The Rides of Your Life
Whether your family's big or small, young or old, you can find the right cars for your driveway. Right here.
By Lawrence Ulrich

(MONEY Magazine) – Throughout your driving life, choosing the right car always involves three competing factors: the need for a reliable set of wheels; the desire for a vehicle that reflects your evolving financial status; and the expectation that it perform its chief tasks well, whether lugging surfboards or visiting the grandkids two states away. Your life twists and turns, your budget fluctuates and cars change. Matching a vehicle with your situation at any given moment is a challenge.

To help out, we've filled four hypothetical garages with top-rated machines for people at various life stages. As always, we've recommended only models that performed exceptionally well in our test drives and that offer outstanding value for the dollar. For that reason, we've also included a few pre-owned models, since buying used remains the best way to drive more car for less money.

In making our picks we've also been mindful of trends in today's auto market, paying close attention to any factor that could affect the deal whether you're buying or selling. So read on, find the family situation that best matches yours and keep these trends in mind. That way, even if you don't buy one of these exact models, you'll at least go in with as much knowledge as the person on the other side of the bargaining table--if not more.

• NEXT-GENERATION SUVS RULE Between downsized SUV design and high gas prices, sales of full-size SUVs are declining. Buyers are switching to car-based crossover SUVs (as opposed to those built on heavy pickup chassis) that combine roominess and commanding ride height with gains in handling, safety and mileage. Demand for sophisticates like the Toyota RAV4 on page 107 and the Honda Pilot, above, have made crossovers the fastest-growing auto segment in recent years, according to the experts at (a new partner of our website--see The result? Shoppers for traditional SUVs can expect massive rebates but may suffer at resale time. Buyers of top crossovers will see fewer discounts but will enjoy superior residual value.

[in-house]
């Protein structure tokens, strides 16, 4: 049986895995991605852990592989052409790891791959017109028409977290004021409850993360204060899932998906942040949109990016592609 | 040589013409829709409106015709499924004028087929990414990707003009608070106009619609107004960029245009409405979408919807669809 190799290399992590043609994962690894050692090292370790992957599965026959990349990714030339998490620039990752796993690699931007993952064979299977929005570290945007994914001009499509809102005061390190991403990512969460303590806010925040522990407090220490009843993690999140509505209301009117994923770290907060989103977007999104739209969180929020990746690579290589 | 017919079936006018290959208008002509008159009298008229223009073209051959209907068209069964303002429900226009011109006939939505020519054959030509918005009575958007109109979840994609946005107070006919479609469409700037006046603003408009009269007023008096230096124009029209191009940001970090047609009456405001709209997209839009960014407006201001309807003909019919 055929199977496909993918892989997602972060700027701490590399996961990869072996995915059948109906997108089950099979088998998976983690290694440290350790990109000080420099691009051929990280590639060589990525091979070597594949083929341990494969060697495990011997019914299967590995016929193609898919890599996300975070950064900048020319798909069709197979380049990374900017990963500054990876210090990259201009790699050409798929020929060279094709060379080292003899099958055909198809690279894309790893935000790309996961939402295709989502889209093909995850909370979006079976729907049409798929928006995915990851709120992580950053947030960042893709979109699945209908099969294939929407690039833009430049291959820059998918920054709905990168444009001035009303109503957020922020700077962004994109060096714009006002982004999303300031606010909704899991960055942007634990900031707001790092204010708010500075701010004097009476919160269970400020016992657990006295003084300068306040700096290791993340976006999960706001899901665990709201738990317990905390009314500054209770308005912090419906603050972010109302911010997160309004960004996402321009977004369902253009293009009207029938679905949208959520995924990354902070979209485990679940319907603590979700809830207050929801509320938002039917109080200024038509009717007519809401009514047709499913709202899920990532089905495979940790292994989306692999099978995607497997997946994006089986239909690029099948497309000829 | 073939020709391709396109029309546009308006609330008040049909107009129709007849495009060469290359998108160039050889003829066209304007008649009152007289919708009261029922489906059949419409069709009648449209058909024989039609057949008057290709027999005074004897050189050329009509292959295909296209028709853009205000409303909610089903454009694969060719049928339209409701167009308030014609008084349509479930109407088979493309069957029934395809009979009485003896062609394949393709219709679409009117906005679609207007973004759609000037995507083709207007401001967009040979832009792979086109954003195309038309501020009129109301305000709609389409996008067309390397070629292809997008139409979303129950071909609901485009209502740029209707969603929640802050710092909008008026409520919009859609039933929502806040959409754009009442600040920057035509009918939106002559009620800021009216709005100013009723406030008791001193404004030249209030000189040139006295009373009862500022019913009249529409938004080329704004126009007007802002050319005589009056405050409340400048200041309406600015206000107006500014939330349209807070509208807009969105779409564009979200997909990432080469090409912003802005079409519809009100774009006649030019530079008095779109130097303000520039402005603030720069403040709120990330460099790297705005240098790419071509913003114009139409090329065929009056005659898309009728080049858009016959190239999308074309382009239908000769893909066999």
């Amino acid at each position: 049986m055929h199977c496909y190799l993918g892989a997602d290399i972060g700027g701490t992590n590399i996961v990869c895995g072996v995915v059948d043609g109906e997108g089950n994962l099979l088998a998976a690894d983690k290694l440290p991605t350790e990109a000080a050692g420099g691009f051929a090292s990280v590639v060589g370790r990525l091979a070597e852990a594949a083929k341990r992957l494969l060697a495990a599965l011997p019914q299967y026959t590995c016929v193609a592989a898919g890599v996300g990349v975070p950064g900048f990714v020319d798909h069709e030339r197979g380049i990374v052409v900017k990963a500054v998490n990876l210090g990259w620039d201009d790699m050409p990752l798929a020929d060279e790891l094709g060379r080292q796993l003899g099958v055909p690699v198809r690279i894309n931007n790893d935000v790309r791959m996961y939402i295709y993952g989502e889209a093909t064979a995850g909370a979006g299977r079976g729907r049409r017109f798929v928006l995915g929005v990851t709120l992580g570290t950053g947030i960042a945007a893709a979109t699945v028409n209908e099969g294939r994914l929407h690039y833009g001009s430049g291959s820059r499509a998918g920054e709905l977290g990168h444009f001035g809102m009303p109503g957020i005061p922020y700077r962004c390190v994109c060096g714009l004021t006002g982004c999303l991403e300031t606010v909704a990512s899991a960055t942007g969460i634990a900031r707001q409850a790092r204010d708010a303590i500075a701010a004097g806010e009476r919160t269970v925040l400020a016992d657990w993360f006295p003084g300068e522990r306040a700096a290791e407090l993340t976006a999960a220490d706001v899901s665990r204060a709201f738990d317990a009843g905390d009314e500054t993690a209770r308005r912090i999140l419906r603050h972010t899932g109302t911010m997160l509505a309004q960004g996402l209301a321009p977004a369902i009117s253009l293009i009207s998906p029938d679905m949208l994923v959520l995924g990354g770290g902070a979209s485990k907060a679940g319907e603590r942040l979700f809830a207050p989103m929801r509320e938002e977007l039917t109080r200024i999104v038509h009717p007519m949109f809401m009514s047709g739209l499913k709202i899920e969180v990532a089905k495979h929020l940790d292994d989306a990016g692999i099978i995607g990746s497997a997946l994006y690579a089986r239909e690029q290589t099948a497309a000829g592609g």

• SAFETY IS IN Consider safety features that probably weren't around the last time you bought a car. Side air bags, especially ones that protect your head, are increasingly standard, as they are in the Cadillac SRX, above. Electronic stability control (ESC), a computer-operated system that can help prevent spinning and rolling over, is particularly key for SUVs and is becoming standard on more cars and trucks. Vehicles with ESC have proved 35% less likely to be in a single-vehicle crash, according to the National Highway Traffic Safety Administration. ESC is available on most of our picks, including the Audi A6, the Cadillac and the BMW 3 Series.

• LONG-TERM LOSERS About 45% of car buyers today take out loans for terms of 60 months or longer, up from 21% five years ago, according to a recent survey by the Consumer Bankers Association. The low monthly payments can be tempting, especially with low-interest-rate offers from car companies, but stretched-out terms are trouble--when you go to get your next car you could end up owing more on your current loan than the trade-in is worth. Dealers refer to this as being upside down. Avoid this debt trap by not taking on a loan that lasts longer than you plan to keep the car.

• USED IS THE NEW NEW Most car companies now offer certified preowned (CPO) programs. That sounds like marketing jargon, which may be the reason these programs haven't caught fire--a recent study by J.D. Power & Associates revealed that while 38% of recent-model used-car buyers bought certified, most did so because the model they wanted was on the lot, not because it was certified. To decide if CPO is worth it, compare prices of certified and uncertified models and consider how much you're willing to pay for peace of mind: A CPO car can cost $500 to $5,000 more than an uncertified used car, but in return you get a significant warranty extension (usually to 100,000 miles), a young car and a full professional inspection. A fairly new car at a depreciated price? With a warranty? Sounds like a sweet deal wherever you happen to be in life.